Past Experience Guides Present

Until we know more, Poland says the possibility of getting COVID-19 twice shouldn’t make anyone worry.

This also happens with other kinds of coronaviruses — the ones that cause common colds. Those coronaviruses change slightly each year as they circle the globe, which allows them to keep spreading and causing their more run-of-the-mill kind of misery.

It also happens with seasonal flu. It is the reason people have to get vaccinated against the flu year after year, and why the flu vaccine has to change slightly each year in an effort to keep up with the ever-evolving influenza virus.

“We’ve been making flu vaccines for 80 years, and there are clinical trials happening as we speak to find new and better influenza vaccines,” Poland says.

There has been other evidence the virus that causes COVID-19 can change this way, too. Researchers at Howard Hughes Medical Center, at Rockefeller University in New York, recently used a key piece of the SARS-CoV-2 virus — the genetic instructions for its spike protein — to repeatedly infect human cells. Scientists watched as each new generation of the virus went on to infect a new batch of cells. Over time, as it copied itself, some of the copies changed their genes to allow them to survive after scientists attacked them with neutralizing antibodies. Those antibodies are one of the main weapons used by the immune system to recognize and disable a virus.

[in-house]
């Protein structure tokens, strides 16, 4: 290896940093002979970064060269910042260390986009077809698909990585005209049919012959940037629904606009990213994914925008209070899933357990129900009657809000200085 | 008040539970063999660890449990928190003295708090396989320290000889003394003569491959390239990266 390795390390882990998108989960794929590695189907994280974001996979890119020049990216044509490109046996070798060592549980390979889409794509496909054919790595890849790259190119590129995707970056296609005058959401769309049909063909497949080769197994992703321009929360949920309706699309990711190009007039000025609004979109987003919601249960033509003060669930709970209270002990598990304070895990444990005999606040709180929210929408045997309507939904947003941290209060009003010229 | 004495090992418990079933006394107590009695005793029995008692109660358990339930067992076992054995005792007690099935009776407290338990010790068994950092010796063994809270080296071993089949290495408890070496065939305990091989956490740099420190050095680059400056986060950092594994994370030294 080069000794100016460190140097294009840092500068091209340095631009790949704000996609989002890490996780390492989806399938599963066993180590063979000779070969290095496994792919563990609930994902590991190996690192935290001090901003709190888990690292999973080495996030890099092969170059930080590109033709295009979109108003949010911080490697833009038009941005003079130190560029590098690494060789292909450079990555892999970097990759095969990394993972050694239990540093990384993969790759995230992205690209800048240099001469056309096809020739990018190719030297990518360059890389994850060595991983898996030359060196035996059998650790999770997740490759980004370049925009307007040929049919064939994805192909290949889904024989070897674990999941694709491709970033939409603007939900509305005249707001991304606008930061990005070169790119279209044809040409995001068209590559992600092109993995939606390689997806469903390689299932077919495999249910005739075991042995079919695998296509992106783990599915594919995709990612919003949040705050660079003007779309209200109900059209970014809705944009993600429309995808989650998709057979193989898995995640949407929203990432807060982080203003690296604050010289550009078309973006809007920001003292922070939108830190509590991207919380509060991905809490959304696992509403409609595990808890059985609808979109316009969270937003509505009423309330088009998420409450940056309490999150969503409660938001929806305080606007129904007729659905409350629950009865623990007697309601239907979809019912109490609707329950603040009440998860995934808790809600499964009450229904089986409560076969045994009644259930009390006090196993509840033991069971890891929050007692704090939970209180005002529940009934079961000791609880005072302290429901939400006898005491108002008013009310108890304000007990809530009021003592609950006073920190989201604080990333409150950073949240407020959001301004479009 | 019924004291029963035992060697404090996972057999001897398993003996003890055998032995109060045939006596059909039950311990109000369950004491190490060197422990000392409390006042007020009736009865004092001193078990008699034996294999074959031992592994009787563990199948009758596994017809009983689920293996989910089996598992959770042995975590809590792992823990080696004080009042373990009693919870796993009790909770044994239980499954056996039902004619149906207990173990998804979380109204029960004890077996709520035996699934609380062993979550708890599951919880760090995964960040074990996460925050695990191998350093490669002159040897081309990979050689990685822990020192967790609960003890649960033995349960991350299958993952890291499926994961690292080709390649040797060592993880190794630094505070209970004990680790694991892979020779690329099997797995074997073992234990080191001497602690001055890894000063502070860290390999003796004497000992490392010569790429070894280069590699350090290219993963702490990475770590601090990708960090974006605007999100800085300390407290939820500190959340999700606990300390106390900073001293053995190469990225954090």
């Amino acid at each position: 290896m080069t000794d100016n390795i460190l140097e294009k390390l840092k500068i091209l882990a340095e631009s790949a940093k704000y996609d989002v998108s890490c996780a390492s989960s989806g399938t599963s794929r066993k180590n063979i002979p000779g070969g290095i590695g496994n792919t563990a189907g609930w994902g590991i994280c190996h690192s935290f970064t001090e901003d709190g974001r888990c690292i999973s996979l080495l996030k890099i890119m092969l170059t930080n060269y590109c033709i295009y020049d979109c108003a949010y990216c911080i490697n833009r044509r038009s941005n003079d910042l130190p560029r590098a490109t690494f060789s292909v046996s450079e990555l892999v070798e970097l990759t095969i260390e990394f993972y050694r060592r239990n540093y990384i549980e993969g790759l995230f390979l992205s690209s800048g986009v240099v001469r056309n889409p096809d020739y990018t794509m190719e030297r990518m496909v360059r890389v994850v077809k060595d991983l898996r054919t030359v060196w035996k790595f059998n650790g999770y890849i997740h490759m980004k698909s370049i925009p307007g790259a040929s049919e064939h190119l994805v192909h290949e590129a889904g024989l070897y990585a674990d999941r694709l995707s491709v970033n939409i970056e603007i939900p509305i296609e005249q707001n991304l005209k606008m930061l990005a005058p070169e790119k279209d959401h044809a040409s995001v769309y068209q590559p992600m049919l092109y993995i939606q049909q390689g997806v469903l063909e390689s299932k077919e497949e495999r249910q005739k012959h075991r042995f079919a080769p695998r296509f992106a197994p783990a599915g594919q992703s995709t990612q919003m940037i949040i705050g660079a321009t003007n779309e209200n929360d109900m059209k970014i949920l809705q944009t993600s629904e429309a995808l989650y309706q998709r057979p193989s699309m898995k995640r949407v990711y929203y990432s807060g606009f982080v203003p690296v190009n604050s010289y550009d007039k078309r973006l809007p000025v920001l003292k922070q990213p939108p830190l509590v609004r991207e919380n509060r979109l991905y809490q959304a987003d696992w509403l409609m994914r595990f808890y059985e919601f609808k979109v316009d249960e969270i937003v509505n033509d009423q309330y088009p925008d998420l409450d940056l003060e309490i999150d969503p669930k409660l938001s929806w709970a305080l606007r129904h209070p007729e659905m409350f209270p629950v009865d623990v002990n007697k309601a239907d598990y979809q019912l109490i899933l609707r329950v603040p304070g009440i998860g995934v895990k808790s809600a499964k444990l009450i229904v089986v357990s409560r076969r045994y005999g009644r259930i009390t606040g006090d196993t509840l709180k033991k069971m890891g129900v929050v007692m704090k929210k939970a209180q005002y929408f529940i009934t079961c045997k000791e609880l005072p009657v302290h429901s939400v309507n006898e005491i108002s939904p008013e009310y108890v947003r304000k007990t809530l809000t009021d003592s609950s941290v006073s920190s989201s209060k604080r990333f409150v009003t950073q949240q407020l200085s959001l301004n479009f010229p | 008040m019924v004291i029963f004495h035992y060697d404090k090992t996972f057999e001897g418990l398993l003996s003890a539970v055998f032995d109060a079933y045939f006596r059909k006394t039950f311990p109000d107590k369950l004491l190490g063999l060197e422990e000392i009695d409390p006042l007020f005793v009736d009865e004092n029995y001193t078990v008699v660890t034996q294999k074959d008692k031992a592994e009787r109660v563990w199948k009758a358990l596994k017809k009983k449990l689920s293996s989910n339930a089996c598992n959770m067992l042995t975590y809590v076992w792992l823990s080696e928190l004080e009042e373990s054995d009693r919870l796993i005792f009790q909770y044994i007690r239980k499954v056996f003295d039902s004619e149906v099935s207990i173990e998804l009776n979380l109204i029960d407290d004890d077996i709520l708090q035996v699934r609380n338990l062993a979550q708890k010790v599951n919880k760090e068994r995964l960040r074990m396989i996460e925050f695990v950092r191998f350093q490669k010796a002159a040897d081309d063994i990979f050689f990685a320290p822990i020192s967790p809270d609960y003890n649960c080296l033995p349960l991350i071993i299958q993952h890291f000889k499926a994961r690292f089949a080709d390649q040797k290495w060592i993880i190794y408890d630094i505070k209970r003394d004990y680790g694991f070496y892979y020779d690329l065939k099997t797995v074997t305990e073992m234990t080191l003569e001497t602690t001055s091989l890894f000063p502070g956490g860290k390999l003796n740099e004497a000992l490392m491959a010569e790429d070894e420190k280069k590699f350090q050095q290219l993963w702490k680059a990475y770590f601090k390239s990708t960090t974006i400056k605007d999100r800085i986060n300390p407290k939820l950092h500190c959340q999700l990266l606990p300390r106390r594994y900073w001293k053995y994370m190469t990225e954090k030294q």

Though that study is still a preprint, which means it hasn’t yet been reviewed by outside experts, the authors wrote that their findings suggest the virus can change in ways that help it evade our immune system. If true, they wrote in mid-July, it means reinfection is possible, especially in people who have a weak immune response to the virus the first time they encounter it.

Good News

That seems to be true in the case of the man from Hong Kong. When doctors tested his blood to look for antibodies to the virus, they didn’t find any. That could mean that he either had a weak immune response to the virus the first time around, or that the antibodies he made during his first infection diminished over time. But during his second infection, he quickly developed more antibodies, suggesting that the second infection acted a little bit like a booster to fire up his immune system. That’s probably the reason he didn’t have any symptoms the second time, too.